I'm meant to be going into my local psychiatric ward today when a bed becomes available, I'm a bit nervous and don't know what to expect, its a volutary admission as PP getting worse but I won't be able to leave until my psychiatrist says so. What should I expect from the ward itself in terms of general facilities and care?
What can I expect from hospitalization? - Action on Postpar...
Thanks for your post, it's a positive sign that you are able to articulate so clearly how you are feeling.
I completely understand why you are feeling nervous, that's very natural when preparing to go in to hospital. It's a big step. Whilst being admitted is tough, trust that it is the right thing for you so that you can be given the care and treatment you need. After the initial fear of being in hospital, I remember also feeling relieved, that I didn't need to fight anymore and I could just allow myself to be unwell and let professionals help me get better.
The psychiatric wards are all so different, it is tough to generalise about the facilities that will be there. The hospital I was in was very nice and the staff were fantastic. I felt very safe there and I was able to get the much needed rest I was so desperate for. Perhaps take in a few bits from home, to make your surroundings familiar, like a photo for example.
Well done for taking this brave step and allow yourself to recovery slowly, in the best hands possible.
We are all thinking of you and post anytime you want to chat.
Well done for choosing a voluntary admission. It is a very brave and difficult step and I too totally understand your worries about what it's going to be like.
I went to a general psychiatic ward and it was a positive move, even though the environment at first seemed quite bleak and depressing. Many of the staff were so caring and encouraging, and in time talking to other patients helped me to find things that helped with my own recovery.
Hope this reply isn't too late but admission day can be tough. You may have a lot of waiting around and then your bags will be checked for safety before you are settled in to your room. I hope you're through this bit now and staff have taken a bit of time to familiarise you with the ward.
For the first 2-3 days you will probably have staff regularly popping along to observe you and you may not have any leave to go off the ward. Try & use this time to rest and recuperate and chat to staff whenever you need them. Ask if there's a ward info sheet you can read so you know meal times, when ward rounds are etc.
After your first few days you should be able to negotiate leave to see your family - when you're ready for short periods maybe to walk in the grounds or have a coffee. You should also get leave to be able to go to OT (occupational therapy) if it's not provided on the ward. I found OT very helpful as it passed the time and I could make gifts for my kids for when they visited.
Hospital days can be extremely boring, so it's worth asking family to bring things you enjoy whether it's music, books, crosswords or knitting. After the initial time of just resting and getting my meds settled I found it very helpful to arrange short visits from friends to punctuate the day. One friend would come and take me to KFC in the evenings (!) and even though I felt crap it was lovely just to be in her car, eat some junk food and just 'be'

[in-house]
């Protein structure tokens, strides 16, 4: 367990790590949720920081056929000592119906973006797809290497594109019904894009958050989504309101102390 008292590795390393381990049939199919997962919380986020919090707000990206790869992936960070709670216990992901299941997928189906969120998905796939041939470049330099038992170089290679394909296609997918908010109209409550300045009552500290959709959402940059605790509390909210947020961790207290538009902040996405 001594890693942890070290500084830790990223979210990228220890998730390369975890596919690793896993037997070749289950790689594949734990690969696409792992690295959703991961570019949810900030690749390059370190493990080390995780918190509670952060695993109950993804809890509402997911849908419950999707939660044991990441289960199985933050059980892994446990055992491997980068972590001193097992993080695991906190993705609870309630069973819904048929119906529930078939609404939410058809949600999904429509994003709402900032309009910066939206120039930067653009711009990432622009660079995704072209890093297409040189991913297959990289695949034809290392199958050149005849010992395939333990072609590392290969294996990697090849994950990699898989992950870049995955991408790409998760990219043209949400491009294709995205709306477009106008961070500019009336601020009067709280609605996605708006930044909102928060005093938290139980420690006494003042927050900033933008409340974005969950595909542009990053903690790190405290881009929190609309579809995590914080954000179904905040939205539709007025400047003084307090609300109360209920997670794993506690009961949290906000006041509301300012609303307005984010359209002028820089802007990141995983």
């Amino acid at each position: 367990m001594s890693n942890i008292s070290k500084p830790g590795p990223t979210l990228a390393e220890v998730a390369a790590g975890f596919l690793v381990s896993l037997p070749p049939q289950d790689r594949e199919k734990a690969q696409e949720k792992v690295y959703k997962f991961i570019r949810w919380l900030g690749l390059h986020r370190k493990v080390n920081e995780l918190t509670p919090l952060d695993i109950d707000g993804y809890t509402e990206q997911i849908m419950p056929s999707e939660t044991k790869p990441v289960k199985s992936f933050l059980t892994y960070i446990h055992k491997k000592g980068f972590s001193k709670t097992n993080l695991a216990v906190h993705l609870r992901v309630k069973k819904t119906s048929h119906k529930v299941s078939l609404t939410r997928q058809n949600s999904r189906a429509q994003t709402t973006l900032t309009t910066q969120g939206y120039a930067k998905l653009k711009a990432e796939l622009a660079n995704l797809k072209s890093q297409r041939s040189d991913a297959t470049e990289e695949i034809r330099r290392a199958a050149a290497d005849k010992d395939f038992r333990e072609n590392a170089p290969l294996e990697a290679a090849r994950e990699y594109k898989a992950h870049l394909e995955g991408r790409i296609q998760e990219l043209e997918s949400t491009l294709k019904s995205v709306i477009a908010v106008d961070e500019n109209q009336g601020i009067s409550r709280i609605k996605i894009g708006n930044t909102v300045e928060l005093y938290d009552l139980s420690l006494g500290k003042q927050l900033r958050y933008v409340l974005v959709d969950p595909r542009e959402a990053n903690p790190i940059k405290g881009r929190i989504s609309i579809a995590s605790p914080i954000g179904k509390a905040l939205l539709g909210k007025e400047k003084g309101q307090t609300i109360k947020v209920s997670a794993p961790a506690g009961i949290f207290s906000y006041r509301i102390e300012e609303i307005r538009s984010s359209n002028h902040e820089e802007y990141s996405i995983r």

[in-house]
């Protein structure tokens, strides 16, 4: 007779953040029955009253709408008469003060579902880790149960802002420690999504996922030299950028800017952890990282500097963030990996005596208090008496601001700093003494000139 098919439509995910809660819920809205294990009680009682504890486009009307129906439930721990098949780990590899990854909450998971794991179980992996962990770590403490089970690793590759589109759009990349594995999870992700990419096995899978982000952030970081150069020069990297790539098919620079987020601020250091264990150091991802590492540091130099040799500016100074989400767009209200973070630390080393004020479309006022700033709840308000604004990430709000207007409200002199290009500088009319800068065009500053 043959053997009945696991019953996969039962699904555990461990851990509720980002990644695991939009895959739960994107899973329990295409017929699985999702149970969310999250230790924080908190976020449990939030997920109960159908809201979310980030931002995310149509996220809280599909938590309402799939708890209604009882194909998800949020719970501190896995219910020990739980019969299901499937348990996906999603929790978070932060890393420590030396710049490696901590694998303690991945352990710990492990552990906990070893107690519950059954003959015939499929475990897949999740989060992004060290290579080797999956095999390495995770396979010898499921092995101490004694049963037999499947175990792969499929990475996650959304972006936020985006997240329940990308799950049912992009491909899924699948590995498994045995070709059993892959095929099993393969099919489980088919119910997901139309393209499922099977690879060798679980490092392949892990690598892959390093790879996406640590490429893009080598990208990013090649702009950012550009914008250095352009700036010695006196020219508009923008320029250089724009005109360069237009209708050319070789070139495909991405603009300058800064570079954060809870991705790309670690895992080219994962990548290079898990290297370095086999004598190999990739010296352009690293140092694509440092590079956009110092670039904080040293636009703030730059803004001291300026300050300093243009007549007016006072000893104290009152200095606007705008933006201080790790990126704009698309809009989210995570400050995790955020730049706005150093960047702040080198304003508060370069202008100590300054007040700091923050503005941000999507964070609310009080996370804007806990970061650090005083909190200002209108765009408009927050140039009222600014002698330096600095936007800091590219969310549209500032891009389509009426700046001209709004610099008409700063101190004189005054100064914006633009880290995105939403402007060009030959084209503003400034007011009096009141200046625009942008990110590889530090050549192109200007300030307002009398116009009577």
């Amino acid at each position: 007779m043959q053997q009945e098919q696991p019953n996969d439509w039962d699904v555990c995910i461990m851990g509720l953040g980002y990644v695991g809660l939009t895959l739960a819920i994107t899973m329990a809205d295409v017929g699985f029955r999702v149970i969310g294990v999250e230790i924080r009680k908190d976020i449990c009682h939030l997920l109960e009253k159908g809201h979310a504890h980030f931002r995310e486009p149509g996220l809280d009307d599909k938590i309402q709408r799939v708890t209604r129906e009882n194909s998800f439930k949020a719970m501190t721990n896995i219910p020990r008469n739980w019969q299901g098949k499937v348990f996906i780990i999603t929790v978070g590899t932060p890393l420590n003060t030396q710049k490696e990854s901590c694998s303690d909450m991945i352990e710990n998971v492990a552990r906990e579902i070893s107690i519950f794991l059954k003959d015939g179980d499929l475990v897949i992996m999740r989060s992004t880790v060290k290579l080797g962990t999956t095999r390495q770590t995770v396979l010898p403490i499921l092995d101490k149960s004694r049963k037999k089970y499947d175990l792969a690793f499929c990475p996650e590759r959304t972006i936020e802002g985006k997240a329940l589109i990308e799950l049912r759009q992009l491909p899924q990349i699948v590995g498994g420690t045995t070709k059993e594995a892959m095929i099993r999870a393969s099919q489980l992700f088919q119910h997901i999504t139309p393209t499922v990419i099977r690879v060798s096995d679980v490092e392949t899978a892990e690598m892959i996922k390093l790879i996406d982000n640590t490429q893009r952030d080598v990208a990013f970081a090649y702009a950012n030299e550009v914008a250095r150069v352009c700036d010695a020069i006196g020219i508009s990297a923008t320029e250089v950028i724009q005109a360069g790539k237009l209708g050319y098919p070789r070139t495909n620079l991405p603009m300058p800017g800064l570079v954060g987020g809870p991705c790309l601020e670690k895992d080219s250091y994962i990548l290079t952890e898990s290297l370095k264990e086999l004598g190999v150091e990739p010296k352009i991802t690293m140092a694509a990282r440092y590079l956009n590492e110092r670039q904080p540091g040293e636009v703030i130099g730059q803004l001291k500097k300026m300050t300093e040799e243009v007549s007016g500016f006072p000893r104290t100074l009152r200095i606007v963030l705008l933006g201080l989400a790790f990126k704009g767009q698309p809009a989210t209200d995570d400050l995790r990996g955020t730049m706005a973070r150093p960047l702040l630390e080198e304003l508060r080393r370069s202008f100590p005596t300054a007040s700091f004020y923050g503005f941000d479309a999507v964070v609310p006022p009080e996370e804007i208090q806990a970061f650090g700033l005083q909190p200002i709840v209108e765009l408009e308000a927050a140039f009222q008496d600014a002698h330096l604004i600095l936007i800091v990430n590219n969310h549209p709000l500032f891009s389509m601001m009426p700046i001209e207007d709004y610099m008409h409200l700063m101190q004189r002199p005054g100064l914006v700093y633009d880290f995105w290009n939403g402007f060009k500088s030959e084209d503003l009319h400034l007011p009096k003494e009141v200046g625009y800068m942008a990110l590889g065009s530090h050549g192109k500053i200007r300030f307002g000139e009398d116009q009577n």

Thinking of you loads as you make this brave move. Today is the first day of getting you better, finding yourself again and returning you to your family with the energy for full recovery. You will feel that love for your kids again - but it's the right thing to do just now to let yourself be cared for and to take time to mend.
Thank you for your replies, I arrived at 1 and was settled in my room by 3, all I've done since is cry my eyes out, after 5 weeks of being emotionless all of a sudden I miss my home, my kids, my partner, everything. My meds won't be changed for 4 days, and I can't help but feel I'm just waiting around for that, I feel like I'll be here forever and although I came voluntary, I feel I won't be able to leave if I wanted. The atmosphere doesn't help, there's people who came for just a few days and have been here months, there's people screaming constantly and I just feel I made a huge mistake coming. I've been crying for about 5 hours straight and I'm so scared. I've been away to a respite care home for 8 days a couple of weeks ago but it was less hospital like and it was totally my choice when I left. Now I feel I've given up my freedom totally. I just don't know what to do with myself.
I am sorry to hear that you are finding it hard on the ward. Please don't be scared as you are going to get better on there. Everyone here is thinking of you loads.
Have you got anything with you to do like books or magazines to keep you occupied?
Can your husband and children come to visit you tomorrow?
Try and get a good nights sleep if you can.
You are going to get better. You are being so brave.
Can really understand how this first night feels. It's scary I know. It's ok to cry, but don't feel you have to be alone. Try and talk to staff if you can.
It's tough going in just before a weekend as like you say you won't see the drs til next week. Is there an OT room or gym where you can pass the time a bit over the weekend?
My heart really goes out to you. I know you will miss your family terribly but I've been where you are just now and it will be ok. Really. You will get better and be back home.
Have you had some supper tonight? Try and rest if you can hon. If you don't have them ask family to bring some earplugs when they come and maybe a soft blanket for the nights. I had one of my baby's blankets to cuddle.
Hold steady, this hard time will pass. Sending love xxx
It's very hard dealing with all your emotions. It's upsetting to hear that you have cried but in a way it does release some of the tension you feel. I think general psychiatric care varies doesn't it? I was in a similar hospital to the one you describe many years ago, hearing women screaming was heartbreaking. It didn't seem to worry me at first as I wasn't as aware as you are. I was sectioned and not a voluntary patient.